In this day and age, being plugged in has almost become a way of life. If you’re plugged in, you’re connected to the rest of the world. You’ve got your finger on the pulse, you know what is happening in the world when it happens and you are very unlikely to miss out on the “important things” in life. Even though this may seem like a good thing, being plugged in all the time is not really beneficial. In fact, being plugged in for long periods of time each day can be harmful to one’s health, can use a lot of energy, can lower your productivity and can actually cause you to become less connected to family, friends and life in general.
For decades and centuries, our parents, grandparents, great-grandparents and so on, all lived without having to be plugged in 24/7. If you wanted get updated on local or world news, you actually read a printed newspaper. If you wanted to chat with friends, you picked up the phone or stopped by in person for a visit. After school, kids spent their time playing with friends until dark, when they came back inside for dinner (at the dinner table and yes, without cell phones or televisions). On the weekends, you spent time outdoors with friends, had barbecues in the backyard, went to the beach, went camping or took a road trip with the family. Staying indoors all weekend was pretty much an unheard of concept.
Believe or not, there are real benefits to being unplugged. Here are a few biofriendly reasons you should unplug more often:
Being unplugged allows you to be more present in the moment. Your attention can be outwards on the world around you rather than sucked into a phone, tablet, computer or television screen. Unplugging more often also helps you manage your day/time. People who unplug often tend to have less body pain (aren’t hunched over a phone or computer), exercise more, have less eye strain and better sleep. The National Sleep Foundation even talks about why electronics may stimulate you before bed and the benefits of unplugging at least an hour before bedtime. Unplugging has been shown to improve memory and mood as well.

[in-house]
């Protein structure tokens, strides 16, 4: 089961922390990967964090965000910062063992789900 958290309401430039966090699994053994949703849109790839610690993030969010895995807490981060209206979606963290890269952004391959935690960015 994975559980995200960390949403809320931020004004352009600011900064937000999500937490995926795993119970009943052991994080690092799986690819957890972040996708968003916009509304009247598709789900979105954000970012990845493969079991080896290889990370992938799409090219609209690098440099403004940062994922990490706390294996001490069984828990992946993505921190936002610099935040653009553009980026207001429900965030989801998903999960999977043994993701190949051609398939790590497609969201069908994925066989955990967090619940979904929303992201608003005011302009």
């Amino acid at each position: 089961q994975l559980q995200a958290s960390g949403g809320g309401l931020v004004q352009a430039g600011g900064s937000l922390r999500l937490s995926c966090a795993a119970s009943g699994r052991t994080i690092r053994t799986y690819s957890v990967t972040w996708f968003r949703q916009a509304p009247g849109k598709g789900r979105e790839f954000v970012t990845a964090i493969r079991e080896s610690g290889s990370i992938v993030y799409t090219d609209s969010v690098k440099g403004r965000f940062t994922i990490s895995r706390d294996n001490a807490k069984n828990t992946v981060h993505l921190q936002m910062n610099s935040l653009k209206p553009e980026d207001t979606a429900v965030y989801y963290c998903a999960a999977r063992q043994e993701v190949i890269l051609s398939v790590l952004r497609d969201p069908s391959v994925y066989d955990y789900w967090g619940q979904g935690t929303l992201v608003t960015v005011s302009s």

Unplugging lowers energy usage and cuts down on costs. Even though we live in a digital world, we don’t need to be “on” all day long or have our appliances and electronics always ready at the drop of a hat. Once you know how vampire power works, you’ll want to be sure to turn off and unplug your electronics and appliances when not in use. Being unplugged helps eliminate the vampires and saves you money too.
Although many people work online, unplugging often can actually increase productivity. The less time you spend “connected” and online, the more you will get done in real life. At work, fine, be on the computer to get your work done. Then, after work or during your breaks, unplug. Instead of constantly checking your Instagram or Twitter, do the tasks assigned to you at work, complete projects at home or accomplish tasks you may have put off for far too long. You’ll probably find you can get quite a bit done by unplugging.
Reconnect with Life
When you unplug, getting outdoors and reconnecting with nature, family, friends and life just comes naturally. Life is meant to be lived, not viewed through the tiny screen on your phone. Don’t just connect with friends on social media, connect with them in real life. Sit and talk, face to face. Go for a walk, take a hike with friends, go camping with the family, ride a bike. The options are limitless. If you can’t think of something to do, just remember activities you used to enjoy as a kid and do those. I used to love going to the beach, playing outside with friends, going for walks, camping, scavenger hunts and hanging out with friends. What biofriendly activities did you enjoy as a kid? I bet you would still enjoy many of those today. Give it a try – unplug and reconnect with life.